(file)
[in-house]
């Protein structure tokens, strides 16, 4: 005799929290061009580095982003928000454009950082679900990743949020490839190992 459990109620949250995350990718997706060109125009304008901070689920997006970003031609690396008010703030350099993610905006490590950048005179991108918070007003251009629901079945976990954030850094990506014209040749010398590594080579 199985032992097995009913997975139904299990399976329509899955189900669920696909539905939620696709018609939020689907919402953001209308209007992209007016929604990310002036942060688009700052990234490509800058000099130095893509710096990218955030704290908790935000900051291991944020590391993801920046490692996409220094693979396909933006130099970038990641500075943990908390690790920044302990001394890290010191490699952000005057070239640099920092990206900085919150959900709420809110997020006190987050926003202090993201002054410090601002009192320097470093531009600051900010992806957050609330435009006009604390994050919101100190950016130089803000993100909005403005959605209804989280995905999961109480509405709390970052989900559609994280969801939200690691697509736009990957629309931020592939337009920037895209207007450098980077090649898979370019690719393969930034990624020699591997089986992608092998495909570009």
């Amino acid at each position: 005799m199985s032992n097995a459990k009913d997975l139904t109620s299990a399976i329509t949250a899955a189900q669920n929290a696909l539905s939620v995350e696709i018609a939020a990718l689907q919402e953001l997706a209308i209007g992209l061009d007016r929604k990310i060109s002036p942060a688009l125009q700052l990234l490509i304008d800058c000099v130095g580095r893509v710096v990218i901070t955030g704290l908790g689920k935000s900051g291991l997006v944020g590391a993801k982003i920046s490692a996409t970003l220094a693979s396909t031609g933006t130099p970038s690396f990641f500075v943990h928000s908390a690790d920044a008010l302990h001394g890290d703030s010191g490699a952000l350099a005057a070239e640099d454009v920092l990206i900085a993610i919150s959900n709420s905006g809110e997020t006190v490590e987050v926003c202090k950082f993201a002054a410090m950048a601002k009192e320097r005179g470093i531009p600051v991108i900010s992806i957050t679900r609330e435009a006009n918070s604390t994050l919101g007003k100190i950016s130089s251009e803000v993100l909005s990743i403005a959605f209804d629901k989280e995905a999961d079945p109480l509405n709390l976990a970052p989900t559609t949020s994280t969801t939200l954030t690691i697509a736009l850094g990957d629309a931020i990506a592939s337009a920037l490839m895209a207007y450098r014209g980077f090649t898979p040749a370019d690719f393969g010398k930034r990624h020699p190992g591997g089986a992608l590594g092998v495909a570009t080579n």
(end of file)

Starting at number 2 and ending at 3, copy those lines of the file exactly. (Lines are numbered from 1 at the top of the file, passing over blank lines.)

């Protein structure tokens, strides 16, 4: 005799929290061009580095982003928000454009950082679900990743949020490839190992 459990109620949250995350990718997706060109125009304008901070689920997006970003031609690396008010703030350099993610905006490590950048005179991108918070007003251009629901079945976990954030850094990506014209040749010398590594080579 199985032992097995009913997975139904299990399976329509899955189900669920696909539905939620696709018609939020689907919402953001209308209007992209007016929604990310002036942060688009700052990234490509800058000099130095893509710096990218955030704290908790935000900051291991944020590391993801920046490692996409220094693979396909933006130099970038990641500075943990908390690790920044302990001394890290010191490699952000005057070239640099920092990206900085919150959900709420809110997020006190987050926003202090993201002054410090601002009192320097470093531009600051900010992806957050609330435009006009604390994050919101100190950016130089803000993100909005403005959605209804989280995905999961109480509405709390970052989900559609994280969801939200690691697509736009990957629309931020592939337009920037895209207007450098980077090649898979370019690719393969930034990624020699591997089986992608092998495909570009």
């Amino acid at each position: 005799m199985s032992n097995a459990k009913d997975l139904t109620s299990a399976i329509t949250a899955a189900q669920n929290a696909l539905s939620v995350e696709i018609a939020a990718l689907q919402e953001l997706a209308i209007g992209l061009d007016r929604k990310i060109s002036p942060a688009l125009q700052l990234l490509i304008d800058c000099v130095g580095r893509v710096v990218i901070t955030g704290l908790g689920k935000s900051g291991l997006v944020g590391a993801k982003i920046s490692a996409t970003l220094a693979s396909t031609g933006t130099p970038s690396f990641f500075v943990h928000s908390a690790d920044a008010l302990h001394g890290d703030s010191g490699a952000l350099a005057a070239e640099d454009v920092l990206i900085a993610i919150s959900n709420s905006g809110e997020t006190v490590e987050v926003c202090k950082f993201a002054a410090m950048a601002k009192e320097r005179g470093i531009p600051v991108i900010s992806i957050t679900r609330e435009a006009n918070s604390t994050l919101g007003k100190i950016s130089s251009e803000v993100l909005s990743i403005a959605f209804d629901k989280e995905a999961d079945p109480l509405n709390l976990a970052p989900t559609t949020s994280t969801t939200l954030t690691i697509a736009l850094g990957d629309a931020i990506a592939s337009a920037l490839m895209a207007y450098r014209g980077f090649t898979p040749a370019d690719f393969g010398k930034r990624h020699p190992g591997g089986a992608l590594g092998v495909a570009t080579n």